A non-molestation order stops a person from using violence, threatening, harassing or pestering another person.
Who may apply for a non-molestation order?
Spouses and former spouses; people who live together or have lived together in the same household – such as tenants, lodgers, boarders; same sex-couples; relatives – such as grandparents, grandchildren, aunts, uncles, nieces, nephews, stepparents and stepchildren; engaged couples; parties that are or have been in an intimate relationship, parents of the same child and parties to family proceedings. Children can also apply for this order, although if they are aged under 16 the court’s permission is needed and this will only be given if the court is satisfied that the child has sufficient understanding to make the application.
How quickly can I get a non-molestation order?
If you need urgent protection you can ask for an immediate hearing at which only you and your solicitor attend and the court can make an order based on what you say, which will be recorded in a written statement prepared by your solicitor on your behalf. This hearing can often occur on the same day that you instruct your solicitor. If this happens, there will be a further hearing soon afterwards at which the violent person can put their side of the case. From first seeing a solicitor to a final order being made can take less than one month.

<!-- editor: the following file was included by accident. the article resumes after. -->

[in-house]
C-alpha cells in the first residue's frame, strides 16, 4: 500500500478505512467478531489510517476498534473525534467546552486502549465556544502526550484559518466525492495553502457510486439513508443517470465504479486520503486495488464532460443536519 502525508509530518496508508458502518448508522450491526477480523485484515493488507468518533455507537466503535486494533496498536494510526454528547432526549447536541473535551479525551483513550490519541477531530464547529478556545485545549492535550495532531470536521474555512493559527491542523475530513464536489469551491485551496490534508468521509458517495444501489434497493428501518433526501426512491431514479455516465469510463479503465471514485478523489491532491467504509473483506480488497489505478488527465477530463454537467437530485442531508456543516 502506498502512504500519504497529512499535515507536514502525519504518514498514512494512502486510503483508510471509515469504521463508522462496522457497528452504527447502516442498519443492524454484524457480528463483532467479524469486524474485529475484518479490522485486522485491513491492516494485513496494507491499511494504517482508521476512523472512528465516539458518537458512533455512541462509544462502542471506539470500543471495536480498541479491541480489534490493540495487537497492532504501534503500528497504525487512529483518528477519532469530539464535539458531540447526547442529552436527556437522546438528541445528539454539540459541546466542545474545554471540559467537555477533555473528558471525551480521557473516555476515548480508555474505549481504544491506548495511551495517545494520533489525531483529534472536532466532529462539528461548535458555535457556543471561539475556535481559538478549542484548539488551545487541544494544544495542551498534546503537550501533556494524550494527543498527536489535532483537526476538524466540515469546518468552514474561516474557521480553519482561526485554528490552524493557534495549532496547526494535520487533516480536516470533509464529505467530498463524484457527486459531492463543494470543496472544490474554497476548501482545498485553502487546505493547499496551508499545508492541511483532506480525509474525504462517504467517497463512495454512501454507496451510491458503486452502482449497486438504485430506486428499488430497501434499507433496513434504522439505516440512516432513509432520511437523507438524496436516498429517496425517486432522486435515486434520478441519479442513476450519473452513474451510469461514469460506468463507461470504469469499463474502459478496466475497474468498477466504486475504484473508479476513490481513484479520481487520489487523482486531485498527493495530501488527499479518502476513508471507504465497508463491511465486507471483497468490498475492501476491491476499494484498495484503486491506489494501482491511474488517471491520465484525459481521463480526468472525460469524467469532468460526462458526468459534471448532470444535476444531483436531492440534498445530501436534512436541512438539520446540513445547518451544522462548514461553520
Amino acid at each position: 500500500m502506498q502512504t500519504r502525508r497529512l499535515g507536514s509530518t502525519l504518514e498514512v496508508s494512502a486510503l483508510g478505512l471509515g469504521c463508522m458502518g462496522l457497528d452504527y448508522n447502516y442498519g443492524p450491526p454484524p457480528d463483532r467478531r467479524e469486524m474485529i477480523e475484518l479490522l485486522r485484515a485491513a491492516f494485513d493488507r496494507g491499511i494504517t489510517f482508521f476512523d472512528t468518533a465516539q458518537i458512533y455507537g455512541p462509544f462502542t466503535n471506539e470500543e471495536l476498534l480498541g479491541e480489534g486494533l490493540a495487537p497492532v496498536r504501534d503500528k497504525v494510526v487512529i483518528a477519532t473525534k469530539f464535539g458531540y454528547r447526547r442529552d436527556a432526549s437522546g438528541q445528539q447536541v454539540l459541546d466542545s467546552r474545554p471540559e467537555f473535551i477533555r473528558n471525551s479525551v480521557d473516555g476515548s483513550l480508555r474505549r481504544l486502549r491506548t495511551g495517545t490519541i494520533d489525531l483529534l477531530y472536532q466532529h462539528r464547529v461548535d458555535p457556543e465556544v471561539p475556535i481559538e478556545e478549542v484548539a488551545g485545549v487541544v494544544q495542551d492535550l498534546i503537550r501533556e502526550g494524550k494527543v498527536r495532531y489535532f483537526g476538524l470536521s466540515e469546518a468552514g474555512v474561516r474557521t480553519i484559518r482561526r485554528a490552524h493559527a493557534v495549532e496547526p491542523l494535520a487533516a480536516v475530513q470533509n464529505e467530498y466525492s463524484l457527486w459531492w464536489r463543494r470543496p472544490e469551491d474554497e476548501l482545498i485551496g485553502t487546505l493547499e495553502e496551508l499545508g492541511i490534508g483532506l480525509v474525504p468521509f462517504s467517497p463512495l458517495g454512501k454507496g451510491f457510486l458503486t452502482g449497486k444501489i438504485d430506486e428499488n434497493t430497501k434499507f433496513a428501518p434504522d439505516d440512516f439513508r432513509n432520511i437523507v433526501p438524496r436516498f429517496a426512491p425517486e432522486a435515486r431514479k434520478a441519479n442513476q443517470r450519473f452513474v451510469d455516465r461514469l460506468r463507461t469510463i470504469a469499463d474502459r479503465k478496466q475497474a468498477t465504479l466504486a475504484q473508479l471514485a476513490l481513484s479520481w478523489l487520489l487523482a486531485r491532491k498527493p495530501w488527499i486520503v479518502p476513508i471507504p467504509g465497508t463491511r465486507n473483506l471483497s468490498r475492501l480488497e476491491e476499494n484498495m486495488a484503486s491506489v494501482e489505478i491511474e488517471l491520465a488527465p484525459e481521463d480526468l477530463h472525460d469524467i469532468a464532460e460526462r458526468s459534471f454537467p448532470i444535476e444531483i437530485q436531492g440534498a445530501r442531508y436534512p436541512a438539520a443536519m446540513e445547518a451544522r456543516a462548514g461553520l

How long will the order last?
An injunction order is intended as a time limited form of protection, usually lasting between 6 to 12 months, although orders can be extended if the court feels that on-going protection is required beyond this.
How much will it cost?
Depending on your financial circumstances you may be eligible for Legal Aid. Your solicitor will be able to tell you whether you are eligible or provide you with an estimate of fees if you are not.
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